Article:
The problem is, the assertion we were on “private property” was the only pretext for ordering us back into the “free speech area.” No one was obstructing vehicle or foot traffic. The armed volunteer horse-mounted posse assigned to patrol the “free speech area” were openly hostile–they might as well have been wearing Trump buttons. The Sheriff deputy who threatened me with arrest for trespassing and escorted me to my car was polite, while repeatedly insisting that free speech is important. His actions spoke much louder.

Obviously, this is a pretty large problem and I’m considering the next steps. Larimer County Sheriff Justin Smith, a politically activist conservative elected sheriff with (I assume) a well-formed opinion on the presidential race, needs to fully explain the actions of his deputies and the policy that was followed in my case (or not followed).

Freedom of speech and assembly is about as fundamental as it gets, and those rights do not appear to have been respected yesterday.

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Get More Smarter on Wednesday (May 11)

Get More Smarter“Sine Die” sounds a lot more foreboding than it should. It’s time to Get More Smarter with Colorado Pols! If you think we missed something important, please include the link in the comments below (here’s a good example).

TOP OF MIND TODAY…

► The race for the Republican U.S. Senate nomination in Colorado continues to get weirder. On Tuesday, Marshall Zelinger of Denver7 broke the news in a series of reports that Jon Keyser appears to have qualified for the June 28th Primary ballot despite apparent widespread fraud on his signature petitions. Keyser’s name will likely remain on the ballot, but he has much bigger problems right now.

 

► The 2016 Colorado legislative session comes to an end today, as Joey Bunch reports for the Denver Postwithout much movement on some of the key issues that first faced legislators in January:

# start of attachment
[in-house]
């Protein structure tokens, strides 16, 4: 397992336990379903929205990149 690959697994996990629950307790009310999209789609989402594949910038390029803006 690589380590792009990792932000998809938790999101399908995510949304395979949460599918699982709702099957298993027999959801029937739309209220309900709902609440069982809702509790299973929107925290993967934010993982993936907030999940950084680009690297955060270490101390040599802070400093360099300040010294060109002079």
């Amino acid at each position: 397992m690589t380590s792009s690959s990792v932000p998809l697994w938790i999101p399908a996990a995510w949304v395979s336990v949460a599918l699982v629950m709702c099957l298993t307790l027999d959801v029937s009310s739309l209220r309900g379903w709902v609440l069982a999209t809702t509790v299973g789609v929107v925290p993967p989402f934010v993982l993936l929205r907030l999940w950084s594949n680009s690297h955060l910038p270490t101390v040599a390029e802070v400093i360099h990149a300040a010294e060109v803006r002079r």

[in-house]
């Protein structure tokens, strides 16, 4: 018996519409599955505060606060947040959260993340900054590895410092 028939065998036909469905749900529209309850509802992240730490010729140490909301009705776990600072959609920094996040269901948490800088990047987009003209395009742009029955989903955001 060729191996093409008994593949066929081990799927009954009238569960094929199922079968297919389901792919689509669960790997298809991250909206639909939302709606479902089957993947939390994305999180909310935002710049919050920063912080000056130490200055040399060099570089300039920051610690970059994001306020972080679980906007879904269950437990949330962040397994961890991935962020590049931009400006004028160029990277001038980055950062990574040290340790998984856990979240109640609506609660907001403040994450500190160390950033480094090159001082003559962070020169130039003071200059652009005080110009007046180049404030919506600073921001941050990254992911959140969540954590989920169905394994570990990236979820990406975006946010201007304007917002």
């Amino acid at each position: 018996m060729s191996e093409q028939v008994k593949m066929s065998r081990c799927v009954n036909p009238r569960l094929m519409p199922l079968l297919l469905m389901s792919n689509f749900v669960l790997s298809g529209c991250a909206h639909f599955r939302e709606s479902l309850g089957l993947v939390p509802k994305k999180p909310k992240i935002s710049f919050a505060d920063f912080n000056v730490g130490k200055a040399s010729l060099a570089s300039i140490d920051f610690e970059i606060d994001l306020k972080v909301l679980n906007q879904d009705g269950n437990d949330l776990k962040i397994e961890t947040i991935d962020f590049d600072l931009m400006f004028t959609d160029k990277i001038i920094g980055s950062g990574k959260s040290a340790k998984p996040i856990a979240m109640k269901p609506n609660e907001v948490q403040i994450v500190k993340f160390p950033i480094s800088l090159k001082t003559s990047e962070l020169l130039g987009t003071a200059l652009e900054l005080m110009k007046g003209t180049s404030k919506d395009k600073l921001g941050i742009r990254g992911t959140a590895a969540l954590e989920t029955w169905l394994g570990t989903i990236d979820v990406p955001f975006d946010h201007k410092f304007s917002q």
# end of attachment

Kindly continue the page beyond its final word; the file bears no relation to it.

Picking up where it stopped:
Now, at the end of the legislative session, lawmakers are back where they started.

The General Assembly saved the 2016 term’s top priorities for the final days and struggled Tuesday to reach deals on most of them.

The Republican-led Senate rejected separate measures to reclassify how the state collects fees paid by hospitals and create a primary for the 2020 presidential election. And the Democratic-controlled House jettisoned a $3.5 billion bond package for transportation and a proposal to study how construction-defects laws are hurting the condominium market.

The biggest issue of the session — reclassifying the so-called “Hospital Provider Fee”  to provide more money for key infrastructure needs — finally met its end in a Senate committee after Senate President Bill Cadman basically ran out the clock on making a decision. As the Colorado Springs Independent reports, there was wide support for the HPF issue…but it couldn’t overcome Cadman’s allegiance to the Koch Brothers-funded “Americans for Prosperity.”

The legislature also failed to come to an agreement on a bill that would get rid of Colorado’s Presidential caucus system in favor of a Primary vote.

 

 Voters in West Virginia and Nebraska got to pull some levers in the Presidential Primary on Tuesday. Democrat Bernie Sanders defeated Hillary Clinton in West Virginia, though the result doesn’t put much of a dent in Clinton’s delegate lead. On the Republican side, Donald Trump was victorious in both West Virginia and Nebraska, which wasn’t a huge surprise since he’s the only GOP candidate still standing.

 

Get even more smarter after the jump… (more…)